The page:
June 2014 • Comment & analysis • Topic: Getting pay right • by William Wright
Sometimes being right is not enough on its own to win the argument. At a conference a few weeks ago Antony Jenkins, the chief executive of Barclays, said that it was a myth that all bankers were very highly paid and a myth that nothing had been done to bring down pay across the industry. He was right on both counts, but his comments highlighted how far the industry still has to go in trying to win the public debate.
Pointing out that the vast majority of people in the industry do not earn million dollar bonuses only draws attention to the thousands of people who still do. And highlighting how much overall pay has fallen since the financial crisis underlines how high it still seems and how much further it still has to fall.
At most banks there is a level of inequality between the very top end and the rest of the staff that would make Thomas Piketty blush. At Barclays, 1% of the staff earned more than half a million pounds last year – while three quarters of its employees earn less than £50,000, and median pay at the bank is less than the UK average of £26,500.
Those at the very top take home a surprisingly large share of overall pay and bonuses. At Deutsche Bank the top 5% of staff at its investment bank shared half of the bonus pool for the entire division between them last year. At Barclays, Credit Suisse and UBS the top 500 or so ‘code staff’ (senior management and other highly-paid staff) shared roughly one quarter of the entire group bonus pool between them:
This concentration makes the numbers on ‘average pay’ that are bounced around each year almost redundant. At Deutsche Bank for example, the average awarded compensation cost per employee in its investment bank last year was around $225,000. But the average pay for the 95% of staff outside of the gilded elite is $163,000 – just one tenth of the average $1.63m that the top 1,100 staff took home. If you assume that the top third of the staff share two thirds of the money then the average pay for the majority of staff in the division is a little more than $100,000. That’s almost down in the real world.
This leads to the second myth that nothing has been done to bring levels of pay down. In fact, whichever way you look at it, pay coming down a lot faster than most people might think:
– Total disclosed pay at big investment banks has dropped by more than a quarter since 2007 (see note 1 below)
– The average compensation cost per employee at investment banks fell 6% to $279,000 last year and it’s fallen by 30% since 2007. That’s a 40% fall in real terms (1).
– Average pay for the top few hundred most senior bankers at Barclays and RBS has fallen by more than 40% and their bonuses have roughly halved since 2010 (2).
– In relative terms, pay at investment banks is running at its lowest levels in at least a decade. The ‘comp ratio’ (pay as a proportion of revenues) dropped to 38% last year compared with an average of just under 50% before the crisis (1).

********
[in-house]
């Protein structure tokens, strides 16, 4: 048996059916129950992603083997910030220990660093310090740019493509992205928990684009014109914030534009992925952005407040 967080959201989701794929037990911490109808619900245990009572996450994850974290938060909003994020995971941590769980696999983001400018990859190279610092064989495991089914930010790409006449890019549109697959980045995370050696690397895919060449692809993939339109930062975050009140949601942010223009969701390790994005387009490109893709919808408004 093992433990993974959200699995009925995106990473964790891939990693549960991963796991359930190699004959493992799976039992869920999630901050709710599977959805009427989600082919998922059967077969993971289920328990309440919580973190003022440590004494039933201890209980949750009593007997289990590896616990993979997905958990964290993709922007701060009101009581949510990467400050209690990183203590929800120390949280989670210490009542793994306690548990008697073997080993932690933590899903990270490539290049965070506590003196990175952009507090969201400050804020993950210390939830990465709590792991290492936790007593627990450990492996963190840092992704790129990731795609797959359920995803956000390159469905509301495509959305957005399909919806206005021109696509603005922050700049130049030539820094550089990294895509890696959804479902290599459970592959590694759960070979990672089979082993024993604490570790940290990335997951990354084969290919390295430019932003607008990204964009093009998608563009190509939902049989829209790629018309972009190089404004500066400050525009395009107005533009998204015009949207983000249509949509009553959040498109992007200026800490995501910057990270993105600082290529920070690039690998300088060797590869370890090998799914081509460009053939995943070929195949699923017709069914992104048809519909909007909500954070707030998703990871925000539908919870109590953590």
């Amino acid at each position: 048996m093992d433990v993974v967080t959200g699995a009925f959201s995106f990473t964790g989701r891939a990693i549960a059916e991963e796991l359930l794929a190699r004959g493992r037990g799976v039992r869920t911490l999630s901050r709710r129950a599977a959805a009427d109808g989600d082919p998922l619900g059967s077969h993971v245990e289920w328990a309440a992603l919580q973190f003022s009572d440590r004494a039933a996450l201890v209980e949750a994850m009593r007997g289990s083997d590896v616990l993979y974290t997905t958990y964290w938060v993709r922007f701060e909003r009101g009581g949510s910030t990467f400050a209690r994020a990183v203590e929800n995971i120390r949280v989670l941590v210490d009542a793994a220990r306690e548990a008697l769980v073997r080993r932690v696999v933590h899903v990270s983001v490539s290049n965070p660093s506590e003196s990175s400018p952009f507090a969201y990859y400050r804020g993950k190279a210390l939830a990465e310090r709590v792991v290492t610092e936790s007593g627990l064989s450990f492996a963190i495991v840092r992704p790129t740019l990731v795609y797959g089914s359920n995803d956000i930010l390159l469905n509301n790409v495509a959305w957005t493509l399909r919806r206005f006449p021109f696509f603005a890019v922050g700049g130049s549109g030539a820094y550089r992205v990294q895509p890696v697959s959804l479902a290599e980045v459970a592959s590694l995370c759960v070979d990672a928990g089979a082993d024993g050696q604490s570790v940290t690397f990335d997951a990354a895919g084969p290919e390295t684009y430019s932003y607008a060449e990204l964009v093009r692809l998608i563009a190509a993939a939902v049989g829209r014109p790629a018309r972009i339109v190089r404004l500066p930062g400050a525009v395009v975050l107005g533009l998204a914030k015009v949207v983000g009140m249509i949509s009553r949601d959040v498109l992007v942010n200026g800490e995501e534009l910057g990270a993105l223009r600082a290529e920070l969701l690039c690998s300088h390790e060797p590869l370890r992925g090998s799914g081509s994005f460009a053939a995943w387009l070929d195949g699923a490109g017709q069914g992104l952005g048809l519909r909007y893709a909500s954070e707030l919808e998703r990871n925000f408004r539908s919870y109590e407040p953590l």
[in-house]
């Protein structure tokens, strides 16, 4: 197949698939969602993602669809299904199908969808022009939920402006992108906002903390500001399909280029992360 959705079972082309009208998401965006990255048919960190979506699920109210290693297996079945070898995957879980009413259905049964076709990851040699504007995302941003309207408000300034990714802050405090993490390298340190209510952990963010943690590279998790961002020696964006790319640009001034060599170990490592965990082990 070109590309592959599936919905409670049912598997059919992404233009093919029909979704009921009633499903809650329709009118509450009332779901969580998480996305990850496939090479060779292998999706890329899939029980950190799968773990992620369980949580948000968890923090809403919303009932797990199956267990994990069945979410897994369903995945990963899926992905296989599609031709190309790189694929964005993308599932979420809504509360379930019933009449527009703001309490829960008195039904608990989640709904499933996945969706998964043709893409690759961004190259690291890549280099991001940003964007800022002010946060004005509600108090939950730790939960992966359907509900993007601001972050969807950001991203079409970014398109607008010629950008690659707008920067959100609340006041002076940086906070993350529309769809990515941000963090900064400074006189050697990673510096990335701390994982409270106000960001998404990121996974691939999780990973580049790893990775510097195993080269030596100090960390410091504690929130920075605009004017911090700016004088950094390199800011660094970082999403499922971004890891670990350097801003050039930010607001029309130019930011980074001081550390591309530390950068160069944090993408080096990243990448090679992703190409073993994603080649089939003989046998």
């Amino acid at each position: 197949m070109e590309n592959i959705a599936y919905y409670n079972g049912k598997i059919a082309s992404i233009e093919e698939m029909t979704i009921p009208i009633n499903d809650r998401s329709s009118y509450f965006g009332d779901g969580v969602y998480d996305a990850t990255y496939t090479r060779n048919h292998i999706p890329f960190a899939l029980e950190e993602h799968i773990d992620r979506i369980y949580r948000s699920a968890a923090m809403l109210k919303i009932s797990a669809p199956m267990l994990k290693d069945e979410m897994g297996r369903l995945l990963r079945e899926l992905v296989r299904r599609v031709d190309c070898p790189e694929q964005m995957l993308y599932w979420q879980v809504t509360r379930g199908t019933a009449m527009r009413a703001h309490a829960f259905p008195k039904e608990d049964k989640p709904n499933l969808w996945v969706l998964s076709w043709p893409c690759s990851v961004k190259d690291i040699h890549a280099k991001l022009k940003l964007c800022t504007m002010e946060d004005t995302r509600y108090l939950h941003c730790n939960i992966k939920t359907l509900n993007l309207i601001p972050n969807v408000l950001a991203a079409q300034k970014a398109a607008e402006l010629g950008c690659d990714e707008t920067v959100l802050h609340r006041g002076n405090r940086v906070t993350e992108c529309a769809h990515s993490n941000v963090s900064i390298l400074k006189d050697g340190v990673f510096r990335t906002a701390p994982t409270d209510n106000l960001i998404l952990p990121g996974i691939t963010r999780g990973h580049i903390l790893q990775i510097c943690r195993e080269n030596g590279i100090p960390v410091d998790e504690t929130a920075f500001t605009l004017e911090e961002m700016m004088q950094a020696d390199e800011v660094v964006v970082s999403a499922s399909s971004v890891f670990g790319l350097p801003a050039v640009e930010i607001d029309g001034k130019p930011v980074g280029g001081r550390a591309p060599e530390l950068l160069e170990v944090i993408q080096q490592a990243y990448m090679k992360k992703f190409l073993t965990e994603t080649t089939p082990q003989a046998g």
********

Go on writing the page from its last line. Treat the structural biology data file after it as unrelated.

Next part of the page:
– This relative fall in pay translates into a big shift in the balance of reward between shareholders and staff. Investment banks were 40% more profitable last year than they otherwise would have been had pay not fallen as sharply as it has (1).
This is all very positive. But it’s not enough to make the debate go away. First, it’s very hard for people to empathise with the line that pay has fallen so sharply when the top few hundred staff at European banks are still are still earning an average of more than $2m each.
Second, people struggle to understand the economics of an industry that has supposedly been brought to its knees by the burden of regulatory reform but which can still afford to pay so many people so much money: more than 2,700 people at banks in the UK earned more than €1m in 2012, according to the European Banking Authority).
Look at it another way. For most people, the £285,000 earned by Daniel Blunkett, the trader at Barclays who was banned last month for manipulating the gold price, is a huge sum of money. But at Barclays his pay was distinctly average: 4,000 people at the bank earned more than £250,000 last year.
The problem for the banks is that they misunderstand the terms of the debate. It is not about the how few or how many people earn a million dollars. And it’s not about how much pay and bonuses have fallen. It’s about why the numbers are so high in the first place. How do financial markets turn other people’s money – individual savings, pensions, and insurance policies – into such high pay for seemingly so many employees?
Banks have traditionally defended pay with a circular argument: we have to pay competitively in order to remain competitive. This ‘free market’ argument is wearing a little thin, not least because large chunks of that ‘free market’ are backstopped by taxpayers.
At New Financial, we believe that pay is not just about the numbers. Instead, it is an important barometer of the shifting balance in how the industry thinks about itself in relation to its shareholders, to its clients, and to society. As a result, ‘getting pay right’ (across the industry – not just at investment banks) is one of the main topics that we will focus on over the coming year.
Until market participants in the capital markets start making a more positive case for what they do and – crucially – the case for why they deserve to get paid the fees, commissions or spreads that they make, they will continue to fight a losing battle. Even if they’re right.
1 Based on analysis by New Financial of six big investment banks with comparable pay disclosure over the past 10 years
2 Based on analysis by New Financial of the code staff pay disclosures at European banks 2010 to 2013